Chris Eccleston is working on how to actually get a serious science story published in the media without it misrepresenting pain patients as weak! We would welcome your comments and feedback on this subject.
Tagged: Bath Centre for Pain Research
The University of Bath's School for Health (SfH), in collaboration with the Bath Institute for Medical Engineering (BIME), are seeking a Knowledge Transfer Fellow as part of the "Smart systems for rehabilitation and assisted living" project.
The primary role of this position is to exploit SfH and BIME current knowledge to develop commercial products and tools. In addition to this, the postholder will be responsible for increasing awareness and promoting adoption of technology and interventions for long term conditions.
The SfH and BIME have both carried out significant research into the application of technology to support rehabilitation and independent living of people with specific long-term conditions, and now wish to develop this knowledge in to commercial products to maximise economic and societal impacts.
The Knowledge Transfer Fellow will be mainly based in the Bath Centre for Pain Research (BCPR) within the School for Health at the University of Bath. However, during the course of the project the Knowledge Transfer Fellow may be required to spend some time based on-site with project partners.
This position is for a period of 12 months at Research Grade 7 (£29,853-£38,951). Line management will be provided by Professor Chris Eccleston, Director of the BCPR.
For enquiries, please contact Lisa Austin: L.Austin@bath.ac.uk , 01225 386575
Prof Chris Eccleston, Director of the Bath Centre for Pain Research (BCPR) is due to speak at the International Conference: Musculoskeletal Disorders & Chronic Pain, in Los Angeles in Spring 2011.
The Musculoskeletal Disorders and Chronic Pain Conference presents the latest research, evidence-based literature synthesis and real world application regarding assessment, management and prevention for musculoskeletal disorders, chronic pain and disability. Research presented at the conference should help inform evidence-based clinical practice, provide insights on current controversies and promote discussion about practical, medical legal and policy issues.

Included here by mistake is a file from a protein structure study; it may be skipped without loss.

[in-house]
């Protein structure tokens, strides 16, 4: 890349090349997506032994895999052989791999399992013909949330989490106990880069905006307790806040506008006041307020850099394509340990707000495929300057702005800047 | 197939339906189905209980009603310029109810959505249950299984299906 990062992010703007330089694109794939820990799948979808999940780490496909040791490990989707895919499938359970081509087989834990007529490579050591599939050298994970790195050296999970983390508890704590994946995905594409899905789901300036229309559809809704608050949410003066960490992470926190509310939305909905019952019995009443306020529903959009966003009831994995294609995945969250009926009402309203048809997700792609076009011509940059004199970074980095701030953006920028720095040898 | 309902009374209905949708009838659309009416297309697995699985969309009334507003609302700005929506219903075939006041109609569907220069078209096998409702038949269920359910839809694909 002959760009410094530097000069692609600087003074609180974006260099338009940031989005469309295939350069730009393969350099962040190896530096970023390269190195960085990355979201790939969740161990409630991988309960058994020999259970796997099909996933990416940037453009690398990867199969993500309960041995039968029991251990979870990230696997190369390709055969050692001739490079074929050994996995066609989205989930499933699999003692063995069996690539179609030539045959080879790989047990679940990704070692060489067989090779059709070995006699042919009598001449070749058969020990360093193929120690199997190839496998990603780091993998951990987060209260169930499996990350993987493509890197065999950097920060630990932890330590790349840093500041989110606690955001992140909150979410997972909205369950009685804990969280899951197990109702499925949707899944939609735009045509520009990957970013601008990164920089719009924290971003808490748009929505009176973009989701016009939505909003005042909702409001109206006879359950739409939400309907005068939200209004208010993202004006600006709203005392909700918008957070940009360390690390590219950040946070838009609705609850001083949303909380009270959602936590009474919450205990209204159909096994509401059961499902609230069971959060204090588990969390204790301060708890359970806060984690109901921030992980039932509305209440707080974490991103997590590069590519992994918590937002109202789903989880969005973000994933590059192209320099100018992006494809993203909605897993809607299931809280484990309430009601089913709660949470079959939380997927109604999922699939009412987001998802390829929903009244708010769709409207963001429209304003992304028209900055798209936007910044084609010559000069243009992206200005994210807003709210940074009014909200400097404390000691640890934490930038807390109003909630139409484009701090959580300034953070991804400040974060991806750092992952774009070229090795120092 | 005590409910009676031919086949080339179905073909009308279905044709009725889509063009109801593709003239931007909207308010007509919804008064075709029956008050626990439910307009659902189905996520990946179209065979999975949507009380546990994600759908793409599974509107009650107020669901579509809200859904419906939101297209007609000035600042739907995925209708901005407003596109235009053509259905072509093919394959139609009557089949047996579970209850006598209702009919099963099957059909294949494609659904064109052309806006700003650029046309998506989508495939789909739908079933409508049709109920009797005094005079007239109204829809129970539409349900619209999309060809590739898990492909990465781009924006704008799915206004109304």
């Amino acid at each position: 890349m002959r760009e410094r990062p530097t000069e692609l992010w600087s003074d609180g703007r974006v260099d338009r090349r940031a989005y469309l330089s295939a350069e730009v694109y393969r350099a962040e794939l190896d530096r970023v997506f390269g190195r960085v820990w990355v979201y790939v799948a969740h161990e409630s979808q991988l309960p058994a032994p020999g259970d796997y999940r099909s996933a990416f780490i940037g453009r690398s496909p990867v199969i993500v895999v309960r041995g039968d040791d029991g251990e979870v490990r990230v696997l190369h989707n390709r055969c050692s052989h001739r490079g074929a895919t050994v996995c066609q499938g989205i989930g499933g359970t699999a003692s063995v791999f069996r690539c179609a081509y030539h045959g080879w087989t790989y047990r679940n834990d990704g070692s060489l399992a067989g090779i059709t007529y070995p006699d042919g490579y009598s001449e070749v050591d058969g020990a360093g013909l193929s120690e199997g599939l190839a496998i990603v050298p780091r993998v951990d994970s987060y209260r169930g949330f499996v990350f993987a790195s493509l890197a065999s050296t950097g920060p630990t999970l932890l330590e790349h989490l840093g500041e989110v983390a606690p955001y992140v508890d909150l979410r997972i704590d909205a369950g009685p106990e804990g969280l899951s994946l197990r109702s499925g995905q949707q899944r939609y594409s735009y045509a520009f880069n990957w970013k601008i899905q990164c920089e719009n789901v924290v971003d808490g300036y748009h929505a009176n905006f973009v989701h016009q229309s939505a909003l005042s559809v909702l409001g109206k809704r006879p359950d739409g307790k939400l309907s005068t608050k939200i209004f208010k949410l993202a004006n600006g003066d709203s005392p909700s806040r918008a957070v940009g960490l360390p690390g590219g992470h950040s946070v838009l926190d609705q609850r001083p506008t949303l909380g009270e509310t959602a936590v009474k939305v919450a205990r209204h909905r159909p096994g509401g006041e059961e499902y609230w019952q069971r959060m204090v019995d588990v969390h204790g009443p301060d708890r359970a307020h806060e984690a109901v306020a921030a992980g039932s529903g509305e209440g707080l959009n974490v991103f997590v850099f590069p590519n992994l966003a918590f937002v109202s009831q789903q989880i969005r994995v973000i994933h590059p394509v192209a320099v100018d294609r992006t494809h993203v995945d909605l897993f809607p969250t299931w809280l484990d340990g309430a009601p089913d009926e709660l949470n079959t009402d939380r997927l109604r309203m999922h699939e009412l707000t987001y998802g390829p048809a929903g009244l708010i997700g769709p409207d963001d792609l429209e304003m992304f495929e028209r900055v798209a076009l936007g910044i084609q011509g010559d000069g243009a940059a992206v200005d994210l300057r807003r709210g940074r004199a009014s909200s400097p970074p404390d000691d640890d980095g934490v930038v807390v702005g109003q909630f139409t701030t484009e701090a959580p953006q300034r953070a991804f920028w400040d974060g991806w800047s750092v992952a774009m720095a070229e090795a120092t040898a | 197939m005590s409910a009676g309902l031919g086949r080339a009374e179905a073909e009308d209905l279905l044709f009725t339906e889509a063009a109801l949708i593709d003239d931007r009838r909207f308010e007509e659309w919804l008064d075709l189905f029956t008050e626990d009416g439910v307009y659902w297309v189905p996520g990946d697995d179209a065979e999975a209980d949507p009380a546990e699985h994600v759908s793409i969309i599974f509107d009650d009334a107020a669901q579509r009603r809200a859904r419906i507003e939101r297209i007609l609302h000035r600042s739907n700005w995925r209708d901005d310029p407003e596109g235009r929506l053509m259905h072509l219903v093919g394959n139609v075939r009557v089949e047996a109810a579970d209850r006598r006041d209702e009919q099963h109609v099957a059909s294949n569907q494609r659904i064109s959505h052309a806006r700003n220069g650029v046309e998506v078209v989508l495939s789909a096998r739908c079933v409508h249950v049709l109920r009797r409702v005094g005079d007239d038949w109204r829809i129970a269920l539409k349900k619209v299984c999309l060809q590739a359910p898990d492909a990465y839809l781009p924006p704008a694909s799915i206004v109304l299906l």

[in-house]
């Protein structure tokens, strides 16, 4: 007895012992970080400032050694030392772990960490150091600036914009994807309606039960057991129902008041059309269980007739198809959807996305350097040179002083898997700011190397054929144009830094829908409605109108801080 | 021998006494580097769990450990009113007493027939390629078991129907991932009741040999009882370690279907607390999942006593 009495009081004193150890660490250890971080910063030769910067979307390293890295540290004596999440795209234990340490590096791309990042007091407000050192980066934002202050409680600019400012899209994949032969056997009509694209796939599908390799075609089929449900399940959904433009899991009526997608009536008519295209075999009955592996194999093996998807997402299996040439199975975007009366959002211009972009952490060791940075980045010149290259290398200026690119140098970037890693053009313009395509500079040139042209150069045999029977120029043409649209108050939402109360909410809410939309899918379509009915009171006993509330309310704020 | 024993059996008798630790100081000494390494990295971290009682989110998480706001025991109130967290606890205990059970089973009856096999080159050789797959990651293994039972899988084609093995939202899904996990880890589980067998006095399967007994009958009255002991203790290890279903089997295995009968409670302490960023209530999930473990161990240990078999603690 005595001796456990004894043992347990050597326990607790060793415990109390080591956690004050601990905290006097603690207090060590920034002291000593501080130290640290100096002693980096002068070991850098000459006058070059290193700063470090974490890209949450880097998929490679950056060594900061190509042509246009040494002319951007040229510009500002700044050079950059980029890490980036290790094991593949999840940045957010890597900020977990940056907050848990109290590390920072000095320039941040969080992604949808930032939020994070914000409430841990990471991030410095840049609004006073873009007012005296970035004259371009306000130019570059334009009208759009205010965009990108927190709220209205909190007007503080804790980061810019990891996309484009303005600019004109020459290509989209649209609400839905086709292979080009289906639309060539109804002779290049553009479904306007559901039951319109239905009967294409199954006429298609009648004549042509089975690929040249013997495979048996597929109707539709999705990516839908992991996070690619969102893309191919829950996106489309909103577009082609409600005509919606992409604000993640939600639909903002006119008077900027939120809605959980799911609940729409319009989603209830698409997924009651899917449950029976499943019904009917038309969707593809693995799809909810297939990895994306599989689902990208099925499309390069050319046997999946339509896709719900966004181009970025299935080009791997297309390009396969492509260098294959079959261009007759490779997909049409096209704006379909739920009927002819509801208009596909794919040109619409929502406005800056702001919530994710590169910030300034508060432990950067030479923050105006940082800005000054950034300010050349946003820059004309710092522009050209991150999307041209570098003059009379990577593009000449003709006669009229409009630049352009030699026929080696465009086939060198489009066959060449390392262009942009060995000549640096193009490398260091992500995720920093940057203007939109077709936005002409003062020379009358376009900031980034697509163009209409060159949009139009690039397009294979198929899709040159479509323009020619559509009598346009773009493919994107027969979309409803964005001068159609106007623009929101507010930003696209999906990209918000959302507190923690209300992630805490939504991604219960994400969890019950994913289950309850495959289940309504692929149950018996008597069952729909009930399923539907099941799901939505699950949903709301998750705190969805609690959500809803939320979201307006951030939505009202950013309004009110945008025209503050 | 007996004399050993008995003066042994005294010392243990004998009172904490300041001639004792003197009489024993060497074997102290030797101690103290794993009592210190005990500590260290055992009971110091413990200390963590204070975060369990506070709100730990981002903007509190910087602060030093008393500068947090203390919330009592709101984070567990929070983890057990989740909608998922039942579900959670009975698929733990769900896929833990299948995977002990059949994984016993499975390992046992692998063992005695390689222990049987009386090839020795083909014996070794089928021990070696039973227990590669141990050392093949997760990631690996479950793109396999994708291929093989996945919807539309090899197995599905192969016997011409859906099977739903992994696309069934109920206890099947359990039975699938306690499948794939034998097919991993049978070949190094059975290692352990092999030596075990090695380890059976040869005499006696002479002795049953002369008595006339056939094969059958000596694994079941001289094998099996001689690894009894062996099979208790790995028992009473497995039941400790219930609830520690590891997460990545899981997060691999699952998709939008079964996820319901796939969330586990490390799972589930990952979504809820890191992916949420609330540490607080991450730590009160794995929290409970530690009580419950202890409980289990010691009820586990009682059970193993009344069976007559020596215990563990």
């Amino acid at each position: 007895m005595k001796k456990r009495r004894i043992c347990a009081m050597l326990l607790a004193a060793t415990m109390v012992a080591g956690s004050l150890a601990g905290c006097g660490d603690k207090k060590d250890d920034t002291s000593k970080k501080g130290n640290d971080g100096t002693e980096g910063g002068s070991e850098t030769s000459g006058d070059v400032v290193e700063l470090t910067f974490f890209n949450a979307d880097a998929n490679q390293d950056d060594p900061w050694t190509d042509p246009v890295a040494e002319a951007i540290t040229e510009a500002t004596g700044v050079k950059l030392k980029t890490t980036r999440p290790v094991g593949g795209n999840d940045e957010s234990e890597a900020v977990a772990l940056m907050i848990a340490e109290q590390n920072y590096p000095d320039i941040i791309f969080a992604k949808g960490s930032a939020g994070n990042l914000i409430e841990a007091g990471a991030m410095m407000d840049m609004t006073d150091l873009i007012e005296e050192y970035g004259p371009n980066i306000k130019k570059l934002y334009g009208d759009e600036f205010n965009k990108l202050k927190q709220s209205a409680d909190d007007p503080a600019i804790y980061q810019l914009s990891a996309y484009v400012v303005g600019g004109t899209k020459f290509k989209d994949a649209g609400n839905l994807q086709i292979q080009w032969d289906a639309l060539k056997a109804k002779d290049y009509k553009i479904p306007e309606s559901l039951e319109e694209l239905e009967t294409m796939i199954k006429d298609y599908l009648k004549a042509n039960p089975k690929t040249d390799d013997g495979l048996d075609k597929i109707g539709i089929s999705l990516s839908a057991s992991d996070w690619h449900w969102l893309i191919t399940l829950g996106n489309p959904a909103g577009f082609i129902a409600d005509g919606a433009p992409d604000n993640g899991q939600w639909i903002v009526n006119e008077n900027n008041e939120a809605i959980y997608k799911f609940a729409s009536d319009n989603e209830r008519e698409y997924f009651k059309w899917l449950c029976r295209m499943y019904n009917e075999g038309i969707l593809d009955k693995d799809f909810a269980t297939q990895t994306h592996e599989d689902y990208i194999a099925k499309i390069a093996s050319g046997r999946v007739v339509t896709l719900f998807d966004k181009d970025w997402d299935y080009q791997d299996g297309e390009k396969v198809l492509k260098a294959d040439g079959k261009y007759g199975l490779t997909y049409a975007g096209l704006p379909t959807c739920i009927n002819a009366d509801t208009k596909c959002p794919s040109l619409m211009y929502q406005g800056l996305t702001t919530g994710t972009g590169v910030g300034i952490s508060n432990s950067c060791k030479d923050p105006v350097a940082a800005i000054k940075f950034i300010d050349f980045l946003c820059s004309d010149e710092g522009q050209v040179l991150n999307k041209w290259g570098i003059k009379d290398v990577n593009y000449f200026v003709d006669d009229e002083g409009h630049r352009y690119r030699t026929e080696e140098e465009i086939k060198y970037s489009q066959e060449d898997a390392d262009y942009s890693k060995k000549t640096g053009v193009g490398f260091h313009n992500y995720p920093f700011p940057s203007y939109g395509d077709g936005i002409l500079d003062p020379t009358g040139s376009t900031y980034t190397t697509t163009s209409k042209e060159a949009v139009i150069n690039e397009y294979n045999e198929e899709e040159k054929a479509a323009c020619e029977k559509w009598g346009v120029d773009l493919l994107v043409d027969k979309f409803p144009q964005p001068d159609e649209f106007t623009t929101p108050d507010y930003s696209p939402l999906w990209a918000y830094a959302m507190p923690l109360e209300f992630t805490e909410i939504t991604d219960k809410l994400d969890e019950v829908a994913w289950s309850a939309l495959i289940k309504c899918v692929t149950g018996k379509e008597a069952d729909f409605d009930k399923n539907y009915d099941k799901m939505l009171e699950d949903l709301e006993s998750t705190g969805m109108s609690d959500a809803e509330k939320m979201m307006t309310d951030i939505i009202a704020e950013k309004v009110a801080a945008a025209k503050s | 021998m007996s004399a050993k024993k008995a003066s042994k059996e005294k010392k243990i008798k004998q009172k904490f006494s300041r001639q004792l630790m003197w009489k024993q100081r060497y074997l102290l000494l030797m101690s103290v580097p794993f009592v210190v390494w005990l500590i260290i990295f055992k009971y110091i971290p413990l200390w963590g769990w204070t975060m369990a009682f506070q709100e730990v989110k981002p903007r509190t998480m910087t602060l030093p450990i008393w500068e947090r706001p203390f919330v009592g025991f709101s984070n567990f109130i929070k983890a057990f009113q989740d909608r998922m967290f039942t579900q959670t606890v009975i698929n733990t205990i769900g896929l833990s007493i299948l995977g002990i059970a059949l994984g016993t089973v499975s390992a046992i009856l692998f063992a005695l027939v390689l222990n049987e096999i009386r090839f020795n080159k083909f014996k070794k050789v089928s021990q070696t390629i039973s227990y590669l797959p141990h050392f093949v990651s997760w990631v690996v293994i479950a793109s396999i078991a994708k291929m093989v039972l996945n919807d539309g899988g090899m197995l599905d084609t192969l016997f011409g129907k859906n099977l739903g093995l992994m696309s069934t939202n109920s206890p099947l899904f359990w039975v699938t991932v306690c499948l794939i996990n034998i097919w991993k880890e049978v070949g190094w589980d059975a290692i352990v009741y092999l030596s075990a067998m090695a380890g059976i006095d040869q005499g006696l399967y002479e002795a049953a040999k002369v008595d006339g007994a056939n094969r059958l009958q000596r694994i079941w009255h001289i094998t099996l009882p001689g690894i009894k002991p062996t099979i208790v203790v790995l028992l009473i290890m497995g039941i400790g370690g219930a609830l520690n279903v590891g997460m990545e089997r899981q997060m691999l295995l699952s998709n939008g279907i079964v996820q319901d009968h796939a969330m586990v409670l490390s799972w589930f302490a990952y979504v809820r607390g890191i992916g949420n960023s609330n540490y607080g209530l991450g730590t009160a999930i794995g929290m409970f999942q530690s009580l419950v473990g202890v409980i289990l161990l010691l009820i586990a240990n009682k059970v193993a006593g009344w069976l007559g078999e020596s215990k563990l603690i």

The conference will take place at the Hyatt Regency Century Plaza, Los Angeles, California, from 10-12 February 2011.
The Pan-Bath and Swindon Primary Care Research Consortium's Summer 2010 newsletter is now available to download, containing news of the latest health research studies, events, jobs and funding opportunities in the South-West.
If you would like to subscribe to our bi-annual newsletter, or if you would like to request a paper copy of the Summer 2010 newsletter, then please email me at firstname.lastname@example.org .
The presentation was made at the International Neuropathic Pain Meeting in Athens, attended by the world's experts seeking to share advances in pharmalogical, surgical, physical and psychological treatments. To learn more about the work of Professor Eccleston and the BCPR you can view their publications on PubMed.
So called "neuropathic" pain can be caused by disease (e.g. cancer), from accident (e.g. amputation) or from causes were have yet to discover (e.g. facial pain). Neuropathic pain is one of the most challenging forms of pain problems, being very difficult to manage. It can destroy people's lives, leaving them struggling to find ways to cope. Seven per cent of adults in the UK are believed to have pain that arises from damaged nerves, with as many as five per cent reporting severe pain.
Professor Eccleston presented findings from his work on attentional mechanisms of analgesia, and the use of attention as possible new targets for pharmacological intervention.
He also contributed to a debate on the use of strong painkillers for people with chronic pain, focussing on the barriers to treatment effectiveness.
The Pan-Bath and Swindon Primary Care Research Consortium is pleased to announce a new successful Research for Patient Benefit (RfPB) award from Dr Lance McCracken of the Bath Centre for Pain Research, and Royal National Hospital for Rheumatic Diseases (RNHRD) in Bath. The project is now gearing up and is set to commence on 1st July.
It has been shown that the most severe and complex chronic pain can be effectively helped by intensive interdisciplinary forms of cognitive behavioural therapy (CBT), delivered in tertiary care settings. However, most patients treated in primary or secondary care and do not access these specialist methods. A current challenge is to translate these methods from tertiary care and test them for application to the far larger number of patients in primary care or in the community. To determine if this is feasible, preliminary work will be conducted to devise a process of delivery for these methods and prepare the best procedures for conducting subsequent randomised trials.
One of the aims of this project is to develop a new model of chronic pain service, which is specifically designed for community-based delivery.
Research activity will be based in Bath and North East Somerset (BANES) , Swindon and Wiltshire Primary Care Trusts. If you would like to learn more about this project, or become part of shaping a potential new service, please contact Lisa Austin - L.Austin@bath.ac.uk , 01225 386575
The lecture, entitled "Attention to pain and its disabling consequences: a misdirected problem solving model" was given as part of new lecture series organised by The Research Institute for Psychology and Health (P&H), incorporating talks by internationally renowned researchers with P&H PhD student presentations.
The Research Institute for Psychology and Health is an inter-university institute founded in 1995 in the Netherlands, with the primary aim of developing and training highly qualified researchers in the area of psychology and health.